The Audi RS7’s PCOTY story is a tale of two halves.
On the road loops, no car was in more demand, the combination of that beautifully opulent interior (with one of the best stereos you’ll ever hear), cushioning ride and thumping twin-turbo V8 making it one of the most pleasant ways to travel long distances without being 35,000ft up.
You’ll never tire of the power, either. The RS7 is ludicrously, dizzyingly fast. It might have the smallest twin-turbo V8 of any of the German big three (BMW uses 4.4 litres, Mercedes 5.5), but those clever boffins at Ingolstadt have done a wicked job of producing more from less.
Even with 412kW/700Nm, it should take longer than 3.90sec to shift 1995kg from 0-100km/h. And that’s without launch control, just planting the throttle from rest. It never stops, either, not until the speedo reads well over 200 anyway.
On a twisty road it manages to disguise its weight pretty well, and with the sports diff in Dynamic mode it’ll power oversteer rather than understeer, but uncommunicative steering and the sheer size of the thing dulls your enthusiasm in the tight stuff.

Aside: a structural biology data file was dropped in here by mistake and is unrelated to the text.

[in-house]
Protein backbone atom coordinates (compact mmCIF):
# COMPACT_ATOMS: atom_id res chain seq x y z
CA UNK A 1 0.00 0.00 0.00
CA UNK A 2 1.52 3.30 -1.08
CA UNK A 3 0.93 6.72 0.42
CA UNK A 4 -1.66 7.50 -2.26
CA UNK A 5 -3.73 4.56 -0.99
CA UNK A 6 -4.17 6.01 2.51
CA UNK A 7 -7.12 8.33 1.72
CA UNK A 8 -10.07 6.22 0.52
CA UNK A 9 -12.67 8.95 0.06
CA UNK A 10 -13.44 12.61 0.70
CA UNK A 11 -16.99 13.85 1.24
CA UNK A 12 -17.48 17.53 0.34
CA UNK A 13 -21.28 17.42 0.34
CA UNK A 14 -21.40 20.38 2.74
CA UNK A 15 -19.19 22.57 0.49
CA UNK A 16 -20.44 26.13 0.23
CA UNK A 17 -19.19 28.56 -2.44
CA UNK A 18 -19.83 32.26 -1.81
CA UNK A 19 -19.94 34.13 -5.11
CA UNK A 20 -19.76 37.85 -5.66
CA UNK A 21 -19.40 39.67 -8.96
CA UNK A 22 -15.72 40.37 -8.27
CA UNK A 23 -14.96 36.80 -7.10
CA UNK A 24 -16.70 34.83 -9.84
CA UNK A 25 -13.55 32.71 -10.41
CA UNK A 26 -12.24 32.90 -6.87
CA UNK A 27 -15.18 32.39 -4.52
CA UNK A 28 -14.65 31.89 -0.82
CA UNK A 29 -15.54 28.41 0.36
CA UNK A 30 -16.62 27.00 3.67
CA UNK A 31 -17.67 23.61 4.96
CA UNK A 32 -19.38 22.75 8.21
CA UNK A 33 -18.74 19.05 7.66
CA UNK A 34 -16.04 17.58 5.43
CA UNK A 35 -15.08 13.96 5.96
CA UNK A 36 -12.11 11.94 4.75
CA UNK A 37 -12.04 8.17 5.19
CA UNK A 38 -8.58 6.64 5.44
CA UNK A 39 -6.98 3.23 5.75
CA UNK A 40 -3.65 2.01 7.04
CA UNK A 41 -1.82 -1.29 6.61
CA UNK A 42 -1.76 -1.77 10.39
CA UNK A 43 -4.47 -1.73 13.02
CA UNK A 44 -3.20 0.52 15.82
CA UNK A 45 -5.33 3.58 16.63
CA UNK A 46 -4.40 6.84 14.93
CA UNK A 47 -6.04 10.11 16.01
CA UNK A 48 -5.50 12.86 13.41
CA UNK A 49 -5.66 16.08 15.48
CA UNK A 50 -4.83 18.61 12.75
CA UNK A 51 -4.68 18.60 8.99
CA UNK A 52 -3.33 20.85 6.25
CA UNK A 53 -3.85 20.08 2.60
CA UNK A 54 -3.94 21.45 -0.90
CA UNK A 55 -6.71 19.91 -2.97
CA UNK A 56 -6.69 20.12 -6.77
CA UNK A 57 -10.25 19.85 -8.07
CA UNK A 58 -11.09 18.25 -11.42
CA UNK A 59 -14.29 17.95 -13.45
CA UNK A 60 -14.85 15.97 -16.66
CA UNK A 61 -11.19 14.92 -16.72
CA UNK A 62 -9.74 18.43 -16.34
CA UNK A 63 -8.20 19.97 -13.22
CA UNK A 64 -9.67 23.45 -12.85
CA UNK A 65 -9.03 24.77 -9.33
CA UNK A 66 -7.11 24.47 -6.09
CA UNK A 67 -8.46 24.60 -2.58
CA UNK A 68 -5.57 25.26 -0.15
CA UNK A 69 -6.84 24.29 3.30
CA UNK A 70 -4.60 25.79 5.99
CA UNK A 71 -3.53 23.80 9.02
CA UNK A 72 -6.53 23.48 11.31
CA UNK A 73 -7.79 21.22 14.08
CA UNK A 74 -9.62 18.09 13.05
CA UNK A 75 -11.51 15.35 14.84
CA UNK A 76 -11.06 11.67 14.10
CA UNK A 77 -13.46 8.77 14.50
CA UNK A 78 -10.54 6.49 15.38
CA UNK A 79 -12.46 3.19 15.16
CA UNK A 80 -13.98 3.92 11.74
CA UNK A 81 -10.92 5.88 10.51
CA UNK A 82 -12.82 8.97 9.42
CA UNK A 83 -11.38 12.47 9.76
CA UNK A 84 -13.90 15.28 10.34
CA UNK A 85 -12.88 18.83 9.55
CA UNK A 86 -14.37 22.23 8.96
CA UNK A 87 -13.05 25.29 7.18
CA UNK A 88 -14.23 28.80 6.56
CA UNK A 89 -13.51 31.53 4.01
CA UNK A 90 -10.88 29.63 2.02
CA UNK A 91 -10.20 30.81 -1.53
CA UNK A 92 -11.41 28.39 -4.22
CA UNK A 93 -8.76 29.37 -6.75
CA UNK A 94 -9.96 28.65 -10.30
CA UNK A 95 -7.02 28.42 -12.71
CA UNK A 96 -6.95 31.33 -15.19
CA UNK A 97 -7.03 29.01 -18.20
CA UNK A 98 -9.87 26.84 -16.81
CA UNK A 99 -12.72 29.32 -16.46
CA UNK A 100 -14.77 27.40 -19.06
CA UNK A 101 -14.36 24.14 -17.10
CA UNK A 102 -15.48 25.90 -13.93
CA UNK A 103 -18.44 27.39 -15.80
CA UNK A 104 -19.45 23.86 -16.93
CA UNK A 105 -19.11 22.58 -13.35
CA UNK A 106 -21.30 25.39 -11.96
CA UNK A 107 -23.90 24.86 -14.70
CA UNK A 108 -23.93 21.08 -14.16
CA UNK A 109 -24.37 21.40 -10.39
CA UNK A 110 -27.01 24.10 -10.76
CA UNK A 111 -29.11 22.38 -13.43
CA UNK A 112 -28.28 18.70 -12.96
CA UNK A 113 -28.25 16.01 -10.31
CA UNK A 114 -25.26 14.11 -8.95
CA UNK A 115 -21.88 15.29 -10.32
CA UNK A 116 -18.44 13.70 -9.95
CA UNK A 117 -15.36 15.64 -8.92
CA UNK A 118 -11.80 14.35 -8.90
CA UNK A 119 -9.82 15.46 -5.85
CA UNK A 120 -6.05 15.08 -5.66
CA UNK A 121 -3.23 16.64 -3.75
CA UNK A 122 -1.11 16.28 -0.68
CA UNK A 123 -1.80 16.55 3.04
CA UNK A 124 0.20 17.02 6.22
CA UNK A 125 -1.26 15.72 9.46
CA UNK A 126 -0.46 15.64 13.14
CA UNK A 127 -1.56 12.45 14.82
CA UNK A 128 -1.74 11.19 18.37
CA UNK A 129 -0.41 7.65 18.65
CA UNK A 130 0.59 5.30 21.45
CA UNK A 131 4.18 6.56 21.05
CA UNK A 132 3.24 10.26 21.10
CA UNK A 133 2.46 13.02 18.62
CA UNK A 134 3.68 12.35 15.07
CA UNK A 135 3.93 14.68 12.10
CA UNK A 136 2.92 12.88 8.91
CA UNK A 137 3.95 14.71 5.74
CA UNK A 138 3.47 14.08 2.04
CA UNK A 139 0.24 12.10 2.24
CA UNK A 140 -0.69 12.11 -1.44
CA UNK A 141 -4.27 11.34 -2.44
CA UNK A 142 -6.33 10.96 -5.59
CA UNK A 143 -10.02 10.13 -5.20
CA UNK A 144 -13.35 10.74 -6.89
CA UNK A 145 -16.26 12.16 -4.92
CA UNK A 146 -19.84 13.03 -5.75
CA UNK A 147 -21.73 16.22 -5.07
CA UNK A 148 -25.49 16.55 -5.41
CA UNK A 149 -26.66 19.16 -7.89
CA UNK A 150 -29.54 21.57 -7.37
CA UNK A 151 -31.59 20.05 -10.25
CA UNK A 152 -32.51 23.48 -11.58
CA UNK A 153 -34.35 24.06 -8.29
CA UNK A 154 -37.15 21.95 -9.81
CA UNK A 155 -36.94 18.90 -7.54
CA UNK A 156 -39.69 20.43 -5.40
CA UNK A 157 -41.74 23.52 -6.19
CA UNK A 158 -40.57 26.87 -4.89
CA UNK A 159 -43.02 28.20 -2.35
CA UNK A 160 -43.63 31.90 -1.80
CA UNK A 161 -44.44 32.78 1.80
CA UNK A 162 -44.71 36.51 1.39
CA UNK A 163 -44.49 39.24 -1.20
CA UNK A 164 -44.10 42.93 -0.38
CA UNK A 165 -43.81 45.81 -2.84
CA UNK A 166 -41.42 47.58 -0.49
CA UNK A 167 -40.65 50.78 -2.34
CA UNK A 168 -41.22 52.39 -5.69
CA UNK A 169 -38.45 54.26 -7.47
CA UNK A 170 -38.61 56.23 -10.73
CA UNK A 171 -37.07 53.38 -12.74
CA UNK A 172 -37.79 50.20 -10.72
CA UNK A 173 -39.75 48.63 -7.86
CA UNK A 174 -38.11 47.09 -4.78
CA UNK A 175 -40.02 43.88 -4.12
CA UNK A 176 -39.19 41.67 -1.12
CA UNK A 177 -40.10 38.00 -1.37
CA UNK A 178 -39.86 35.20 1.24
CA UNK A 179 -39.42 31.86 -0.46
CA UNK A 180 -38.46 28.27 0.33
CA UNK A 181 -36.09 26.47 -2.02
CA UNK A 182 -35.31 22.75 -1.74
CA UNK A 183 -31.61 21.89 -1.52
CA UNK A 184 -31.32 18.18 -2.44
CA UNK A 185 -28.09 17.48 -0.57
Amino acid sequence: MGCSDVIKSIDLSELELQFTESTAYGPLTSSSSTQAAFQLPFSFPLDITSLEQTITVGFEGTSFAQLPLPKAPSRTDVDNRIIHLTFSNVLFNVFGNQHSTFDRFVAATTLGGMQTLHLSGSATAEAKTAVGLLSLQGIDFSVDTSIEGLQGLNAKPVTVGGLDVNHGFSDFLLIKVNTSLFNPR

On a windy road it feels happiest at about seven-tenths, though through faster, more flowing corners its grip and punch means it reigns supreme. It’s not exactly fun, but it is impressive, and that’s probably what buyers are after.
Unfortunately for Audi, there’s also a track component to PCOTY, and it’s here the RS7’s case begins to unravel. Despite wearing $20,940 worth of carbon-ceramic brakes, the middle pedal was going long after only a few laps and the front tyres gave up soon after, sizeable chunks having been torn out of the outer shoulders. Blame two tonnes, 30-degree heat and Winton’s tough layout.
Such problems are difficult to understand, as surely the RS7 did more than its fair share of laps around the Nurburgring during development – if it can handle 22km of the Green Hell, why not 10 laps of Winton?
To be fair, there’s every chance our test car was off-colour, and to its credit Audi pointed no fingers, trucking the car back to Sydney for a full investigation. We’ll report the findings and plan to hit the track in an RS Audi again soon.
Regardless of its on-track difficulties, it quickly became clear the RS7 wasn’t going to trouble the pointy end. As mentioned in the opening paragraph, it excels in a very specific set of circumstances, but while being a brilliant high-speed cruiser probably fulfils the desires of the target customer, it’s not enough to become PCOTY champion.